Waking up early at around 7 AM in late November, 2015…
The sunlight was shining through the window onto my face in my apartment in Buenos Aires, Argentina.
I initially traveled to Buenos Aires for reasons you can find out more about here.
Well, I got my backpack, passport, phone, money, etc…
And left my apartment to get into a taxi.
Headed on over to the airport in Buenos Aires.
Where my flight would take me to a city in Argentina called El Calafate.
A city in the Patagonian region of Argentina.
I always heard this area of Latin America was stunning and so I wanted to get a taste of what it to offer.
Well, from the flight, here’s a picture of some river I saw…
To arriving to El Calafate where I took this picture here by the airport of this city.
Now the city has a cool little Artisanal market as you can check out here.
And from my memory, there’s a sketchy part of the city I stumbled upon but then another part of the city is that quite nice looking.
With some good restaurants as well.
Well, for my trip, I basically only had time to check out the Perito Moreno Ice Glaciers.
So below are a variety of photos I took of it, including photos of my time walking around on the ice glaciers.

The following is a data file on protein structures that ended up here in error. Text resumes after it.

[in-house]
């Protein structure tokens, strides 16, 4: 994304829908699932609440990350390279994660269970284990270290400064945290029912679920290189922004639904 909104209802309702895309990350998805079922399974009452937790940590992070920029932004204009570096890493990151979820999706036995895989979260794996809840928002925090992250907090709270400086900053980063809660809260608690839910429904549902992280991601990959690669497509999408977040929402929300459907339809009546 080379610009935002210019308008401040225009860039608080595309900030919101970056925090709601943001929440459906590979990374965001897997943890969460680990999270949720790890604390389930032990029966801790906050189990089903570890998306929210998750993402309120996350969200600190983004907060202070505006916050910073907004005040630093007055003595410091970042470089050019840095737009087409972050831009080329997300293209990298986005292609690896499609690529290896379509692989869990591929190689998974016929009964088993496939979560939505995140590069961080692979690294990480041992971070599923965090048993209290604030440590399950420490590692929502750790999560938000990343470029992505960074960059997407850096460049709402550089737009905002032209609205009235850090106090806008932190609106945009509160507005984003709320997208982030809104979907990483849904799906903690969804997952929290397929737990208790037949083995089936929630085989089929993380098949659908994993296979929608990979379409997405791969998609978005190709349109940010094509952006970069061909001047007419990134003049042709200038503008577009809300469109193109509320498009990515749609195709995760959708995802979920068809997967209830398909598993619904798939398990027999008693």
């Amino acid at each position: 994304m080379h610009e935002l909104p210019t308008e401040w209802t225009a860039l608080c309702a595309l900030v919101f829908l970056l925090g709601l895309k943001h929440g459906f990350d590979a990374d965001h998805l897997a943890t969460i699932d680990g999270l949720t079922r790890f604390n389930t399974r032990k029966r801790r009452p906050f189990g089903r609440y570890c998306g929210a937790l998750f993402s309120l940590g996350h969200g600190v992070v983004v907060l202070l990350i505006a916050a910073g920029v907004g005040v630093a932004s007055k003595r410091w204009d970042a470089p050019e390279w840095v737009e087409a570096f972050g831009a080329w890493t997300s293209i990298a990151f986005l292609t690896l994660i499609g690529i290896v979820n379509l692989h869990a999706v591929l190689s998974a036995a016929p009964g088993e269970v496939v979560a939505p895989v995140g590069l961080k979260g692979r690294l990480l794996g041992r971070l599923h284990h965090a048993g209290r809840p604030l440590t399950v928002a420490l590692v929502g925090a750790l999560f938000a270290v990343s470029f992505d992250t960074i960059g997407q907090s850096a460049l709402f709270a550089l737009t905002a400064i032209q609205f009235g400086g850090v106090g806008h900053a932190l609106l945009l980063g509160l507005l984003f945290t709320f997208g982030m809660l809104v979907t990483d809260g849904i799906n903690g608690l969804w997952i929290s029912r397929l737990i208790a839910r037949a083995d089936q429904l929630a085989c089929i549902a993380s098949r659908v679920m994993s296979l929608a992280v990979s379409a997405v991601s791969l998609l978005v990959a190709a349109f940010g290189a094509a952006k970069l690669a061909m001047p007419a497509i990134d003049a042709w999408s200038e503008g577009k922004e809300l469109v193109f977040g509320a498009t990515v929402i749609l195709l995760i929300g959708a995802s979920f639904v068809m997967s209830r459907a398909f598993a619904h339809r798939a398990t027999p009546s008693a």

Which, if my memory serves right, wasn’t more than around 100 to 200 bucks to do.
So fairly cheap!
Before ultimately leaving El Calafate a few days later as my time was limited for this trip.
As I had to fly into Chicago soon from Buenos Aires.
So here’s a photo of another river I saw from the plane heading back to Buenos Aires for my trip back to the US.
Returning to Patagonia
Obviously, my initial trip to Patagonia was bit short – maybe 5 days at most more or less.
So now I’m sitting in my apartment in Barranquilla, Colombia some few odd months later.
And we were about to celebrate a holiday week called Semana Santa.
Around late March or April ish.
About some time before that if I remember right…
In March, I decided to take two weeks (or maybe more) to travel around Patagonia this time – in both Chile and Argentina.
But which city should I fly into?
I figured I would travel around the southern part of Patagonia for this trip.
And looking at the options for that..
To fly into El Calafate, it was like 1300 bucks more or less from Barranquilla.
However, to fly into a Chilean city in the general area called Punta Arenas, it would cost about 900 bucks more or less.